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Texas Legislature 2019

Analysis: Texas legislators had a successful session, but not a historic one

Lawmakers delivered on their promises of school finance and property tax reforms, agreeing to spend $11.6 billion on a combination of education changes and tax cuts. It's big, but is it really "transformative"?

Lt. Gov. Dan Patrick, Gov. Greg Abbott and House Speaker Dennis Bonnen are joined by state legislators at a press conference…

Texas Legislature 2019

The 86th Legislature runs from Jan. 8 to May 27. From the state budget to health care to education policy — and the politics behind it all — we focus on what Texans need to know about the biennial legislative session.

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The buzzword state leaders attached to their school finance and property tax package — “transformative” — is more aspiration than information.

They’re hoping you’ll think highly of the legislation and that you’ll think highly of them for their work on it. But this one is going to have a hard time living up to the hype.

That’s not a crack about what lawmakers are trying to do in the deal they announced with a news conference at the Governor’s Mansion. It’s about whether they did something that will actually change the schools, or ease Texans’ ill will about property taxes, or both.

Is the product better? Is the pricing better? What did we really get?

Look at the results without consideration for the potential points of drama, like the winners and losers on the particulars of the legislation, who got along and who didn’t play nice, what factors deadlines played, and whose political star is brighter or dimmer than it was a couple of days ago.

Look at it without the personalities attached. The $11.6 billion legislation does some big things, particularly if you use dollar signs in your definition of big things:

  • Cuts property tax rates
  • Increases spending on pre-kindergarten
  • Cuts reliance on “Robin Hood” payments from wealthier to poorer school districts
  • Puts more state money into education generally, and specifically into the education of low-income kids
  • Gives teachers raises in both pay and benefits — some more than others
  • Increases the state’s share of public education costs.

But each of those bullets has a counterpoint.

  • Are the property tax cuts big enough to provide real relief — and if so, will that relief last more than one or two years?
  • The pre-K spending isn’t universal.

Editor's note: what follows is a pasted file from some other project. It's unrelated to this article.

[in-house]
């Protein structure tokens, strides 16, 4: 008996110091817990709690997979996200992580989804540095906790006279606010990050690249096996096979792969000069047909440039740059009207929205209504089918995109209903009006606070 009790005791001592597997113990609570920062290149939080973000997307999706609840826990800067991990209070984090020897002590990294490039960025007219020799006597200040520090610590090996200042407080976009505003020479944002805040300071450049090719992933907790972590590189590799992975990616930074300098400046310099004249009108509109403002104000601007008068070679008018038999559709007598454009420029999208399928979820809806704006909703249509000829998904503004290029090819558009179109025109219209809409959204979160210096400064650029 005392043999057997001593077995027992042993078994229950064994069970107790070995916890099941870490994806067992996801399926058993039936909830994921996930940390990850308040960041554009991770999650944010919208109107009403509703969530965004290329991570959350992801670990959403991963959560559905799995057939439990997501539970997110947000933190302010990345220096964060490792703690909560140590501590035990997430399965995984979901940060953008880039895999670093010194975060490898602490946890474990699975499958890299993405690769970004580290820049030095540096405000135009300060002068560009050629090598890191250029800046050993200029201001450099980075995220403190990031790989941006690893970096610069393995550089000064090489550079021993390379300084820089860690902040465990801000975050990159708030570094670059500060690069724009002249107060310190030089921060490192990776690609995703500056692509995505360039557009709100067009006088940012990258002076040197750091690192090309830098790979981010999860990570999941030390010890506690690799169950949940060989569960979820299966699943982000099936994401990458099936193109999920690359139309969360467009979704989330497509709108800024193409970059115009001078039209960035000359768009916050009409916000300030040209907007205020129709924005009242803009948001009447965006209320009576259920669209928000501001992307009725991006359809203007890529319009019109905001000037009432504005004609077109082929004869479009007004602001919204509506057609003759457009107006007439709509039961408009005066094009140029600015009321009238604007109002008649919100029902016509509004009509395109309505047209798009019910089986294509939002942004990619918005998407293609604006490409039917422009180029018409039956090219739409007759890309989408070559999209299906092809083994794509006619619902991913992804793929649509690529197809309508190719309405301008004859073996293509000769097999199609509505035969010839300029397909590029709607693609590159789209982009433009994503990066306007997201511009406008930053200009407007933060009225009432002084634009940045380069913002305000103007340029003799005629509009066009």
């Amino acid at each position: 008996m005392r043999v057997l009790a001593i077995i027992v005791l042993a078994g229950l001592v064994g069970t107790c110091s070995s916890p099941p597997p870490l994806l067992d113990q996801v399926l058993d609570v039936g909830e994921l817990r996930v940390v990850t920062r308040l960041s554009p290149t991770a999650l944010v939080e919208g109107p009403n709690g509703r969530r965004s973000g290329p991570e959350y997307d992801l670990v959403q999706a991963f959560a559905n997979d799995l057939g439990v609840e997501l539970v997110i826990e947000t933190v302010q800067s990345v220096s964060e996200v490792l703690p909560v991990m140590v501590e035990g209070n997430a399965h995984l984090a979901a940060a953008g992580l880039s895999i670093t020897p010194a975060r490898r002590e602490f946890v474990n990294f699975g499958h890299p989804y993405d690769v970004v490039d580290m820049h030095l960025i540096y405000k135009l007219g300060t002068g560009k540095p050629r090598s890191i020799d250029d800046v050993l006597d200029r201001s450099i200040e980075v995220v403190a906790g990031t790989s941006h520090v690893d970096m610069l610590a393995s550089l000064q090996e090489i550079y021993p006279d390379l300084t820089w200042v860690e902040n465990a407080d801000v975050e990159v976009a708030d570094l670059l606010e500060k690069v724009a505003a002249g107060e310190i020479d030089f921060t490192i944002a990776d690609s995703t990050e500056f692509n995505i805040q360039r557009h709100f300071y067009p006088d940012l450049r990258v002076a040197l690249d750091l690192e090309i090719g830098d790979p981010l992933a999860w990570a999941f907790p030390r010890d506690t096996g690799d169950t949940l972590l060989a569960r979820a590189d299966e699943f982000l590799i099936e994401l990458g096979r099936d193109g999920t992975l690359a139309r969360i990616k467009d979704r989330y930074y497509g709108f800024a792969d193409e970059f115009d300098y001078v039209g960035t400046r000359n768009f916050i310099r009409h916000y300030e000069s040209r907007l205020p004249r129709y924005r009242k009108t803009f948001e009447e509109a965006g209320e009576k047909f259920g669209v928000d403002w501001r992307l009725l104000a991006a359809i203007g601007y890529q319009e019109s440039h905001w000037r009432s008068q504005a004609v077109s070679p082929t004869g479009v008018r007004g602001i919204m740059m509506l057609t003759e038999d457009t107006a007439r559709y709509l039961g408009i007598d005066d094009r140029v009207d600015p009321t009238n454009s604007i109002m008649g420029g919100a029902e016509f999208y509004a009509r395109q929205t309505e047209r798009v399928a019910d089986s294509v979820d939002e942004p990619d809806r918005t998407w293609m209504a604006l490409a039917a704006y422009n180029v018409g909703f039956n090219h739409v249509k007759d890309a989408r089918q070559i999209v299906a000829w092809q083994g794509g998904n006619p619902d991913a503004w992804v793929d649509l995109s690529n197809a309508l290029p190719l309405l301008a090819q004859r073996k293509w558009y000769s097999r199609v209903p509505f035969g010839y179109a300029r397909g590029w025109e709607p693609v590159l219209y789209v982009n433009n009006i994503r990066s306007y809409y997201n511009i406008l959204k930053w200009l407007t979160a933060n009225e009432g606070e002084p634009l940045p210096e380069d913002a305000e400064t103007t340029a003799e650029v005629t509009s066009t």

• Despite cutting 47% of Robin Hood, it leaves much of it still in place.
  • The state isn’t obligated to keep up its new funding levels for schools in perpetuity, any more than it was when it cut public education dramatically in 2011.
  • The teacher pay raises fall short of the widely touted Senate promise of $5,000 per teacher and librarian.
  • The state’s share would still fall well short of paying for half the cost of public education in Texas.

State leaders celebrated making a deal on a tough piece of legislation. That’s great, like a banker and a developer having a party when they figure out how to finance and build a building. It was hard, but they wrote their chapter of Art of the Deal. The measure of their work, however, will come from the people who live or work in that building. Most of the time, most of the people affected don’t even know the names of the folks who were at the celebration. Their interest is simple: In the scheme of things, was the building an improvement?

Right now, the spending and the legal changes in the school finance and property tax package are worth a bottle of champagne or two; it really is difficult to find a trail through the dense thicket of politics and policy around these subjects.

But will the changes and the $11.6 billion be “transformative,” and will they be sustainable in future state budgets? Are Texas lawmakers actually putting a new and improved school system in place? A fairer property tax? A lower property tax?

Maybe it will turn out that they really have transformed this essential and expensive area of state government, and quelled rising voter concern about high property taxes in Texas.

Or — and honestly, this is usually the result in matters of public education and taxes — they just fixed it for a little while.

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